The more battery capacity the better, right?

How far is it possible to drive before the batteries have to be recharged? Many of the most common questions about electric vehicles relate to their range. The longer the better, right?
City distribution of daily commodities.

“Of course you have to have sufficient energy on board to cover your operational range. But there is absolutely no reason to drive around with more batteries than necessary,” says Anna Thordén, Product Manager, Electromobility at Volvo Trucks. 

For transportation in urban traffic, it is often more important to be able to carry a heavy load than to drive really far. A typical truck for city distribution is seldom driven longer distances than 200 km per day, and refuse trucks considerably less. In order to strike the right balance between payload and range, battery capacity has to be optimised to match individual needs. This is the basis for efficient, economical transport, and it helps limit the impact on the environment.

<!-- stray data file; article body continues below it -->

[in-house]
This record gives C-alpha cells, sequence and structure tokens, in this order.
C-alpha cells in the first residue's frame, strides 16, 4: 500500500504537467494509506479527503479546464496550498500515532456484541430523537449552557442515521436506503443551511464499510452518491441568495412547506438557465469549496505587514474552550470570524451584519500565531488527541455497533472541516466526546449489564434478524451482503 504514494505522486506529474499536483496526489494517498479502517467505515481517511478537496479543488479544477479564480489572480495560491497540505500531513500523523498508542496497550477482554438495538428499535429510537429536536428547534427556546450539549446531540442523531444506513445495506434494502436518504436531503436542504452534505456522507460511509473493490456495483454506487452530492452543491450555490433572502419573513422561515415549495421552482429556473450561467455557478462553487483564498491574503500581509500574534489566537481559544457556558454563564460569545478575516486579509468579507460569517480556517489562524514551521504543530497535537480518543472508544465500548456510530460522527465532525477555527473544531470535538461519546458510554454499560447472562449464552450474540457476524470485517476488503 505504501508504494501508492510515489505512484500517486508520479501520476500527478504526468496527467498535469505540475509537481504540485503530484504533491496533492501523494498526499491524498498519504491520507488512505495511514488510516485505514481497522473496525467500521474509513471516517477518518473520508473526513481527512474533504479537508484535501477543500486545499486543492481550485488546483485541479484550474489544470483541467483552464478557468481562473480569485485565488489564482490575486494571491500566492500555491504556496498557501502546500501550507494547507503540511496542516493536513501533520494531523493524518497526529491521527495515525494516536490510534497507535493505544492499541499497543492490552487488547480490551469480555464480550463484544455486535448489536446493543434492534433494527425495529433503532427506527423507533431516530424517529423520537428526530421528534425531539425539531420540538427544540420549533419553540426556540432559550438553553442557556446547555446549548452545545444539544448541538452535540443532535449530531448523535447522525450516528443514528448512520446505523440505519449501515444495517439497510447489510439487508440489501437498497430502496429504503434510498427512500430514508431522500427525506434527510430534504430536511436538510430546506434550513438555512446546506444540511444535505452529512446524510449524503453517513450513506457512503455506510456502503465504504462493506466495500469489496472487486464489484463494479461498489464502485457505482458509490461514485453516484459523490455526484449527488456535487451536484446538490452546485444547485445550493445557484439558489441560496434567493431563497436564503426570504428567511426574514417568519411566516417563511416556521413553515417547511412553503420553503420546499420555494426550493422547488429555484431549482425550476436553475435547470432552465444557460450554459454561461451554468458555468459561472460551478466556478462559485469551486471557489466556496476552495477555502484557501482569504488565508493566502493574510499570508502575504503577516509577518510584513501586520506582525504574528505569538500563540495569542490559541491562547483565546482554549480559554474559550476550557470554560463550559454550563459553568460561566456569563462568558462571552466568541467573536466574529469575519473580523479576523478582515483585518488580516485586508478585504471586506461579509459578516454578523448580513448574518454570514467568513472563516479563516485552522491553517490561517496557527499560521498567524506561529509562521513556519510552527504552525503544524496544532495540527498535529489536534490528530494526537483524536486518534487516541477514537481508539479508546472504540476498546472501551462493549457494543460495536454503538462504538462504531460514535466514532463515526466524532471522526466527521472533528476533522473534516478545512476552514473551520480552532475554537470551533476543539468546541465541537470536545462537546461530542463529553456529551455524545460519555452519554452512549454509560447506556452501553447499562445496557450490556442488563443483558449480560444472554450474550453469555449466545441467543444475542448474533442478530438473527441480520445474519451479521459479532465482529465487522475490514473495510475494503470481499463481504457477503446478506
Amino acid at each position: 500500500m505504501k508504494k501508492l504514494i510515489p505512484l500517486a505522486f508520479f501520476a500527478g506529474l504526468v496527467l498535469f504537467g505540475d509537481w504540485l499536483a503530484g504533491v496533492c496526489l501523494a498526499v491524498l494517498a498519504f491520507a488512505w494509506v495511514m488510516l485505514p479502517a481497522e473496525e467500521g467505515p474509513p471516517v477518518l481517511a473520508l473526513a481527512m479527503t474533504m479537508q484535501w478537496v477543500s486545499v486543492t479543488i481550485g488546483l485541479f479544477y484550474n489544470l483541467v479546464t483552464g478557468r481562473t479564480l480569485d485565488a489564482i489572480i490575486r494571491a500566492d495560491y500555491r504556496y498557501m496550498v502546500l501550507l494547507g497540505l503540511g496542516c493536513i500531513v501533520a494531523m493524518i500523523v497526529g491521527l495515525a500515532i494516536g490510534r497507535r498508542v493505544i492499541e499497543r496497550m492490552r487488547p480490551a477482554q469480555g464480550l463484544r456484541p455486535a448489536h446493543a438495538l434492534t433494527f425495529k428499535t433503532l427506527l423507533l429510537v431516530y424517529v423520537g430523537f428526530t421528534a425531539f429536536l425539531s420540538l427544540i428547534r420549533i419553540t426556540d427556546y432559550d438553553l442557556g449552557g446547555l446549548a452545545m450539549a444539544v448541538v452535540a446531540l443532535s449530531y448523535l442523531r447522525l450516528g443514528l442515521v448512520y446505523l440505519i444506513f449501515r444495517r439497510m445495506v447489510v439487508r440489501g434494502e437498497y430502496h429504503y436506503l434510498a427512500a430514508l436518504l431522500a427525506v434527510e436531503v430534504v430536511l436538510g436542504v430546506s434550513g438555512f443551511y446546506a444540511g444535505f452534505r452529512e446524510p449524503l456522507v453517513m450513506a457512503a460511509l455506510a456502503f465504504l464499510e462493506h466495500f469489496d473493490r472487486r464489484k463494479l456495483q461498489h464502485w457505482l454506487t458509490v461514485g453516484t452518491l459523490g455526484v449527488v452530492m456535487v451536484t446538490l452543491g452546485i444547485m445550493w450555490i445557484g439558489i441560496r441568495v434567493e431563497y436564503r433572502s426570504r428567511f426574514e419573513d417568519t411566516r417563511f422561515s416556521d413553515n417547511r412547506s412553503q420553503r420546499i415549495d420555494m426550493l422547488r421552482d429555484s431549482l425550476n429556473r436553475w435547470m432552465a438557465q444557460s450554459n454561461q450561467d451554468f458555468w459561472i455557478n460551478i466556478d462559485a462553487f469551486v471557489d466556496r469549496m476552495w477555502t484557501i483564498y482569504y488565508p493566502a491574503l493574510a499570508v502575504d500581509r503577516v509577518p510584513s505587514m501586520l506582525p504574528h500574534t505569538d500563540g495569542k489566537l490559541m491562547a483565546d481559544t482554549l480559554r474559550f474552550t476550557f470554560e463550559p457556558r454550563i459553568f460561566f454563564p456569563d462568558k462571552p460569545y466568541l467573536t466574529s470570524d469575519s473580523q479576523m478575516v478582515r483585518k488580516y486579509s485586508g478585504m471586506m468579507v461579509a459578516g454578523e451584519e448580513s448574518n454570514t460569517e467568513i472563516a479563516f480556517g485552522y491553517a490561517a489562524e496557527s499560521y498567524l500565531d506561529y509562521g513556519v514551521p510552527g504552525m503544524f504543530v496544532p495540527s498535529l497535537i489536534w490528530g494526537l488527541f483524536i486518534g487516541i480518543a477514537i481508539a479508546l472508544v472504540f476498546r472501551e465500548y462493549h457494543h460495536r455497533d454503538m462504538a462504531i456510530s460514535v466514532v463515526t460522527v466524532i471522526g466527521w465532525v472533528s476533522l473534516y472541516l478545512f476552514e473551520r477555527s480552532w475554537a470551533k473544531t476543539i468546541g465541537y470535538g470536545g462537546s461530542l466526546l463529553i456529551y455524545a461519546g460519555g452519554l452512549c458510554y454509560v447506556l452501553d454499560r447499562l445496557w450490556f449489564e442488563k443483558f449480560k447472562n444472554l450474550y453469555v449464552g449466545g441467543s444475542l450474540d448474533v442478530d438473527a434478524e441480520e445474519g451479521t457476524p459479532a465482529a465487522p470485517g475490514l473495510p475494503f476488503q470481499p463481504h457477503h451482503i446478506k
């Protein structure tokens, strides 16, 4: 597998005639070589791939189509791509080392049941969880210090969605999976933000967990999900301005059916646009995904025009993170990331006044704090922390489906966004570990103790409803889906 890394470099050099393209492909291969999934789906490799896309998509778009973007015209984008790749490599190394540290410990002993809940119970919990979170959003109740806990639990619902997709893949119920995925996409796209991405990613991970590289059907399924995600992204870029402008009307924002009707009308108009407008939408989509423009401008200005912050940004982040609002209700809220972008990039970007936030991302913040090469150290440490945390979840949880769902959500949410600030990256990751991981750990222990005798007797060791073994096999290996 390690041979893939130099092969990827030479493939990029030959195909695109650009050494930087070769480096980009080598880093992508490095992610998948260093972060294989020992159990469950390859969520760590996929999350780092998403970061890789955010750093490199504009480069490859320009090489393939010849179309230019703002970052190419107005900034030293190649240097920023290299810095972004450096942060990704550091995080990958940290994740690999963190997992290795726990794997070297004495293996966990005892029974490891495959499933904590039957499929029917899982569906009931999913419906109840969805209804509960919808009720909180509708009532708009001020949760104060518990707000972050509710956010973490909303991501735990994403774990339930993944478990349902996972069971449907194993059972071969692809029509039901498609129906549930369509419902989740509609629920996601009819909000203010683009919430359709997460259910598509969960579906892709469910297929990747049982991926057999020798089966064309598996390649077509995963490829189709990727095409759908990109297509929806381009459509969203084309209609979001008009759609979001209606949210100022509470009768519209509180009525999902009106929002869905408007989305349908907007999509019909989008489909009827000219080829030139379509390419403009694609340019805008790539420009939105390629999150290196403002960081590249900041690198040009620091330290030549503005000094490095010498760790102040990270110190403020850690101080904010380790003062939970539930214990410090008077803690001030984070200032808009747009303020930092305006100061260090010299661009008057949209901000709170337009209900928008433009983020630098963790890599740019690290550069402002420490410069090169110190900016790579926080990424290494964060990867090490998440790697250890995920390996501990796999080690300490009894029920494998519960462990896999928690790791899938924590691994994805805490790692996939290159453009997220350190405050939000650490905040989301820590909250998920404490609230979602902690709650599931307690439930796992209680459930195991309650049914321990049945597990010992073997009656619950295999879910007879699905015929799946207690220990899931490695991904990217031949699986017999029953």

“Our experts analyse the transport assignment, planned routes, topography, desired load capacity, and charging needs in each individual case. We then propose a solution that meets the customer’s availability and productivity requirements. This applies to the entire truck, including its batteries,” explains Anna Thordén.

So how far can one drive on a single charge? The simple answer is up to 300 km*. The best answer, however, is actually a question: how far do you need to drive? 

* Volvo FL Electric for city distribution with a battery capacity of 100–300 kWh.